Who Owns Patient Data in Clinical Research?

A Q&A with Charlotte J. Haug, MD, PhD, MSc, International Correspondent, New England Journal of Medicine; Senior Scientist, SINTEF Techology and Society; Adjunct Affiliate, Stanford Health Policy; Oslo, Norway; charlottejohanne@gmail.com

Originally published October 25, 2017

Q: Many people are coming to believe that active patient participation will be a key to more rapid movement forward in cancer research. Data sharing can help. But who owns the data? And what rights and responsibilities are thus conferred? Your recent NEJM article provides helpful background. Can you help us better understand?

A: Exchange of data between patients and doctors is essential for the practice of medicine – and patient data are essential for medical research and progress.

Traditionally, doctors collected patients’ health information (typically the medical history, laboratory tests, drugs prescribed, outcome of treatment, etc.) and sometimes shared that information, in confidence, with colleagues to seek advice and advance science. The medical record was the physician’s property, and still is in many countries and legislations. But do physicians own the patient data? Continue reading…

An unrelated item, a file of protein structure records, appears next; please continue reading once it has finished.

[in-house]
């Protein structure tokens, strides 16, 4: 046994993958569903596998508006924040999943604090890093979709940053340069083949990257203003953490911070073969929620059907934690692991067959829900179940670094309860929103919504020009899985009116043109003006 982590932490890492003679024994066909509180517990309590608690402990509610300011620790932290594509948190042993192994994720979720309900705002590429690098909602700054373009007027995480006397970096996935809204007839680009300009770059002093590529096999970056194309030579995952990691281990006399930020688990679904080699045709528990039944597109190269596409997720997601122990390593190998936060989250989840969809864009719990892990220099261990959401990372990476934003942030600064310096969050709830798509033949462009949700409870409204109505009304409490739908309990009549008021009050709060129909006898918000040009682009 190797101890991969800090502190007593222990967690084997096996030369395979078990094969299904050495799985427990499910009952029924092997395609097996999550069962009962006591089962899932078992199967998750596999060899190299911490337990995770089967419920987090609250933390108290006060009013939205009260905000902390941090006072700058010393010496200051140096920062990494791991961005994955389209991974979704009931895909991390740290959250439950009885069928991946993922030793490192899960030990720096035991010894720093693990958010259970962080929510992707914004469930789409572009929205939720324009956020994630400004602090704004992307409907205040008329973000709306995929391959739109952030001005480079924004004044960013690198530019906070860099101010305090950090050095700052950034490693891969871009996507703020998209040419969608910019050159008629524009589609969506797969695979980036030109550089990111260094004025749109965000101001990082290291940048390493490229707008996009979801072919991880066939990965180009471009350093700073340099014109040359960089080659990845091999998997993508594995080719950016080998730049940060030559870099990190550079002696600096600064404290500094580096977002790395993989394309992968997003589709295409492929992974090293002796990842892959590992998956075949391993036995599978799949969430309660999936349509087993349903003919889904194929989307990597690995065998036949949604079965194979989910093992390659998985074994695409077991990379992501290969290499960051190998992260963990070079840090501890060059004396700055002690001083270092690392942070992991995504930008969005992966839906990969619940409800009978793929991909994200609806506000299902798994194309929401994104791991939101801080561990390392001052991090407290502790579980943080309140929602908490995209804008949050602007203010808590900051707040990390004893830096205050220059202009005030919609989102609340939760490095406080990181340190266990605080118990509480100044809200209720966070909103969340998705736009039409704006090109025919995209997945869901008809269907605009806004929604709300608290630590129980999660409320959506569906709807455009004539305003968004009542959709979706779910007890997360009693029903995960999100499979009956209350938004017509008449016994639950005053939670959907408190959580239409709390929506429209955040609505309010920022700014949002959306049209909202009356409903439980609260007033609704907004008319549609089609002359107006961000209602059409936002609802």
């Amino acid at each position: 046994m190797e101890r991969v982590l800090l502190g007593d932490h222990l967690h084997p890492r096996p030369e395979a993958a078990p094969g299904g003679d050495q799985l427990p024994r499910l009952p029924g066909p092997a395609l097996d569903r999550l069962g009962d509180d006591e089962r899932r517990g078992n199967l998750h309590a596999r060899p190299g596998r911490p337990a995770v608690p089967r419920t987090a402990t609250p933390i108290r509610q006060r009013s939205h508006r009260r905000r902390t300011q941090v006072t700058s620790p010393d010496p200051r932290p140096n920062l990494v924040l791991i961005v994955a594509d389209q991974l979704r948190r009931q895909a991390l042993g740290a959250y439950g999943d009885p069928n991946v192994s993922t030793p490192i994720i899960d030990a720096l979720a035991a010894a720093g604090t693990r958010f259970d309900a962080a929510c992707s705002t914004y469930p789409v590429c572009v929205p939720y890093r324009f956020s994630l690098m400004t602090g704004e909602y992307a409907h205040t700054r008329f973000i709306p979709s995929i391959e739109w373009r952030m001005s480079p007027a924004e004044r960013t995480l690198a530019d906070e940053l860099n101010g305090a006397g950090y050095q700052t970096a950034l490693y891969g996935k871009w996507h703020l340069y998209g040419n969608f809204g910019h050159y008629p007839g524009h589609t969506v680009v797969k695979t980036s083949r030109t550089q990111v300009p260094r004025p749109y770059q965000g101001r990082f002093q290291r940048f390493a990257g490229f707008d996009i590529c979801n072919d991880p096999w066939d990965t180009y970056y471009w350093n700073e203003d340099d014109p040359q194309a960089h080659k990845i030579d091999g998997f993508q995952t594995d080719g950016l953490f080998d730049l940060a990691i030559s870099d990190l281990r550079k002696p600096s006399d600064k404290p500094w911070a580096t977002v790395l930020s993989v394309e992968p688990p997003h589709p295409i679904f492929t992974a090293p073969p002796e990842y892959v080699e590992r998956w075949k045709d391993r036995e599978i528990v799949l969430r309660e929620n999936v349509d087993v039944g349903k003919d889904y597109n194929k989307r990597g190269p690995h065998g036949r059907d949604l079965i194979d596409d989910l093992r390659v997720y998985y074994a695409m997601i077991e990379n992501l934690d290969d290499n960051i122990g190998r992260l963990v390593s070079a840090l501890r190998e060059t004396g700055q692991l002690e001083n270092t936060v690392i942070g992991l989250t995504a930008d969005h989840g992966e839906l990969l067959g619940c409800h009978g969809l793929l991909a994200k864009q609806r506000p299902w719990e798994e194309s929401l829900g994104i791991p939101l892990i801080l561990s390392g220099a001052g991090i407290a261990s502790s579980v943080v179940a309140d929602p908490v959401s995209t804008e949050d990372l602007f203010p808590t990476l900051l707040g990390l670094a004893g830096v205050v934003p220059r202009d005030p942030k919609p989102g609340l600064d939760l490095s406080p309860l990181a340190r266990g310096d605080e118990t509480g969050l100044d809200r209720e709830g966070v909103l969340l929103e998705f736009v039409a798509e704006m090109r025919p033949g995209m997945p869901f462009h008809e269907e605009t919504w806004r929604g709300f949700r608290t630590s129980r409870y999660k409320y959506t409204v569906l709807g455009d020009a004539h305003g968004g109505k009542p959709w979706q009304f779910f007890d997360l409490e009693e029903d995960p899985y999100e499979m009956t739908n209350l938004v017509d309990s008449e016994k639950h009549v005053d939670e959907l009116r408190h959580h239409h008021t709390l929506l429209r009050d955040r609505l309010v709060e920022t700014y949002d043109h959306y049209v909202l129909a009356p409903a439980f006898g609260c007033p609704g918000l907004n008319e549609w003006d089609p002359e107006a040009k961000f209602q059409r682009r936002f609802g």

Powerful Patients: Highlights and Takeaways from the 2014 Personalized Medicine World Conference

Every year, scientists, doctors, and representatives from pharmaceutical, diagnostics, and technology companies gather in Silicon Valley to talk shop at the Personalized Medicine World Conference (PMWC). For 2 days, they discuss the triumphs and challenges of diagnosing and treating diseases based on patients’ distinct genetic characteristics.

This year, the PMWC status quo was interrupted by a not-so-unlikely guest: the patient. Cancer Commons joined the event’s organizers to cohost a series of informative presentations for patients and advocates, delivered by doctors and researchers, as well as patients and advocates themselves. Continue reading…